Science may never know what wistful memories play on the mind of the California sea hare, a 30cm-long hermaphrodite marine slug, as it munches on algae in the shallow tide pools of the Pacific coast.
A team of biologists successfully made their way in transplanting the memories in a snail by transferring a genetic information form known as RNA from one snail to the other. After around 24 hours the snails had developed an instinctual reaction to recoil when being tapped on the tail.
Intriguingly, the scientists found that the seven snails that received the RNA from the sensitized group began to behave as if they had been shocked. The research could offer new clues regarding the physical basis of memory.
That is, until researchers injected ribonucleic acid (RNA) from the trained snails into the second group. When tapping the snails, the ones in shock training contracted their bodies for nearly 50 seconds to defend themselves.
This amplification was demonstrated by the fact that after the shocks were administered, the snails' defensive contractions lasted around 50 seconds on average when the scientists tapped their shells.
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The shocked snails had been "sensitised" to the stimulus.
The next step was to extract RNA from the snails' nervous systems, but only from those that had received the shocks.
The RNA in the trained snail was used to create an engram - the elusive substrate of memory - by sensitising them with tail simulation that triggers an involuntary defensive reflex.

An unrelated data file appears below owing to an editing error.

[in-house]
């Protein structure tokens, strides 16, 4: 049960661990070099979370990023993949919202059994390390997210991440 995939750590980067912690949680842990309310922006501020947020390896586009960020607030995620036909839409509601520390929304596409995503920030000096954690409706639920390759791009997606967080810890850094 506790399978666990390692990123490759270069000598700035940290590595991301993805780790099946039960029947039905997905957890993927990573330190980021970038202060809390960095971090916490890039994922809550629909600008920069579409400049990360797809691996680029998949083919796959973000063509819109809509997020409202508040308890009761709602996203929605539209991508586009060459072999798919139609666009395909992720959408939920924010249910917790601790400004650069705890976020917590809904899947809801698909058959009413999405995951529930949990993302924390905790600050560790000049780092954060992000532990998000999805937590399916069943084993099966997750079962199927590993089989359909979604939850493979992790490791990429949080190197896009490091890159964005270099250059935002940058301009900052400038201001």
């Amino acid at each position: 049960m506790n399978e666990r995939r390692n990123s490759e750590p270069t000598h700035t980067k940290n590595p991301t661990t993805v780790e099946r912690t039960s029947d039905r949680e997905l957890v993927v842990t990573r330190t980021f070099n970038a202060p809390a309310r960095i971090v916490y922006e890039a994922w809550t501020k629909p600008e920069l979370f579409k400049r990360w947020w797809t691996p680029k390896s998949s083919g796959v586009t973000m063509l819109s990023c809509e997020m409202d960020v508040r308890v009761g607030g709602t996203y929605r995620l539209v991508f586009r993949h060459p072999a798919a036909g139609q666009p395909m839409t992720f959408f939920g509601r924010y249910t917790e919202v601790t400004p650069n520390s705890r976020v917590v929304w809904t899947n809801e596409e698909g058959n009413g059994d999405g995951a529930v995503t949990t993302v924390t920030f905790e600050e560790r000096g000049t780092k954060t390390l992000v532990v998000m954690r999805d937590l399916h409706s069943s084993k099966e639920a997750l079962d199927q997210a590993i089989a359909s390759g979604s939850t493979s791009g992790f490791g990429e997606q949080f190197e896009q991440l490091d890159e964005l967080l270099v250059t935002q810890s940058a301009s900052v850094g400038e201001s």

They saw a similar effect when they did the same thing to sensory nerve cells being studied in petri dishes.
Professor David Glanzman, renowned author from the University of California, Los Angeles says that the result was as though they had transferred the memory itself from one snail to the other.
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"These are marine snails and, when they are alarmed, they release a attractive purple ink to hide themselves from predators", Glanzman said in a statement.
"If memories were stored at synapses, there is no way our experiment would have worked", he said. Each neuron has several thousand synapses. "It's interesting, but I don't think they've transferred a memory", he said.
The traditional view among neuroscientists is that memories are stored in our brain's synapses-the junctions between neurons, or nerve cells.
Glanzman predicts that in the future we could use our knowledge of RNA to actually awaken and restore memories that have been lost in the early stages of Alzheimer's disease.
The type of RNA relevant to these findings is believed to regulate a variety functions in the cell involved with the development and disease.
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"We must be very careful in drawing comparisons to human memory processes, which are much more complex", professor of memory at Cardiff University Prof Seralynne Vann said, The Guardian reported.